12. Closeup  of  edges   Surface  color  discon.nuity   Source: D. Hoiem Fei-Fei Li! Lecture 5 - !12   2-­‐Oct-­‐14  

13. What  we  will  learn  today   •  Edge  detec.on   •  A  simple  edge  detector   •  Canny  edge  detector   •  A  model  fiIng  method  for  edge  detec.on   –  RANSAC   Fei-Fei Li! Lecture 5 - !13   2-­‐Oct-­‐14  

14. Characterizing  edges   •  An  edge  is  a  place  of  rapid  change  in  the   image  intensity  func.on   intensity function image (along horizontal scanline) first derivative edges correspond to extrema of derivative Fei-Fei Li! Lecture 5 - !14   2-­‐Oct-­‐14  

15. Image  gradient   •  The  gradient  of  an  image:         The  gradient  points  in  the  direc.on  of  most  rapid  increase  in  intensity     The  gradient  direc.on  is  given  by   •  how  does  this  relate  to  the  direc.on  of  the  edge?     The  edge  strength  is  given  by  the  gradient  magnitude   Source: Steve Seitz Fei-Fei Li! Lecture 5 - !15   2-­‐Oct-­‐14  

16. Finite  differences:  example   •  Which  one  is  the  gradient  in  the  x-­‐direc.on?  How  about  y-­‐direc.on?   Fei-Fei Li! Lecture 5 - !16   2-­‐Oct-­‐14  

17. Intensity  profile   Intensity Gradient Source: D. Hoiem Fei-Fei Li! Lecture 5 - !17   2-­‐Oct-­‐14  

18. Effects  of  noise   •  Consider  a  single  row  or  column  of  the  image   –  PloIng  intensity  as  a  func.on  of  posi.on  gives  a  signal   Where  is  the  edge?   Source: S. Seitz Fei-Fei Li! Lecture 5 - !18   2-­‐Oct-­‐14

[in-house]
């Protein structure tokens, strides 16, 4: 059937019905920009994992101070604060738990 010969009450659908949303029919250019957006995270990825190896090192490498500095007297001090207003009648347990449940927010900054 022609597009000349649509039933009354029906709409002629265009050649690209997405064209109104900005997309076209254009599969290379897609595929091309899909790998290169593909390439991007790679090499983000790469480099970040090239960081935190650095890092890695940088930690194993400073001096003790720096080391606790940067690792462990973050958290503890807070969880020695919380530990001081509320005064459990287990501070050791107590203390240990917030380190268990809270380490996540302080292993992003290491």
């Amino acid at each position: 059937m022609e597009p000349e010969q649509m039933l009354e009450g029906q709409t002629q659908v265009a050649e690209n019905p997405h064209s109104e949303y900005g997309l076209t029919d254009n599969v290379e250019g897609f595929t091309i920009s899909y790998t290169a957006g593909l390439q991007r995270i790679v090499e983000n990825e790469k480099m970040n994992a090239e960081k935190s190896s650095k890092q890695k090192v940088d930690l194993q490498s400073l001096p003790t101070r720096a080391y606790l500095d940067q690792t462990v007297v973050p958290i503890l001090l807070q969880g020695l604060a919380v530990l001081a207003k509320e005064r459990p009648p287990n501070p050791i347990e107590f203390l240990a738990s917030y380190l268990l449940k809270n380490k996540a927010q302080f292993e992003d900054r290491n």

19. Effects  of  noise   •  Finite  difference  filters  respond  strongly  to   noise   –  Image  noise  results  in  pixels  that  look  very   different  from  their  neighbors   –  Generally,  the  larger  the  noise  the  stronger  the   response   •  What  is  to  be  done?   –  Smoothing  the  image  should  help,  by  forcing   pixels  different  to  their  neighbors  (=noise  pixels?)   to  look  more  like  neighbors   Source: D. Forsyth Fei-Fei Li! Lecture 5 - !19   2-­‐Oct-­‐14  

20. Effects  of  noise   •  Finite  difference  filters  respond  strongly  to   noise   –  Image  noise  results  in  pixels  that  look  very   different  from  their  neighbors   –  Generally,  the  larger  the  noise  the  stronger  the   response   •  What  is  to  be  done?   –  Smoothing  the  image  should  help,  by  forcing   pixels  different  to  their  neighbors  (=noise  pixels?)   to  look  more  like  neighbors   Source: D. Forsyth Fei-Fei Li! Lecture 5 - !20   2-­‐Oct-­‐14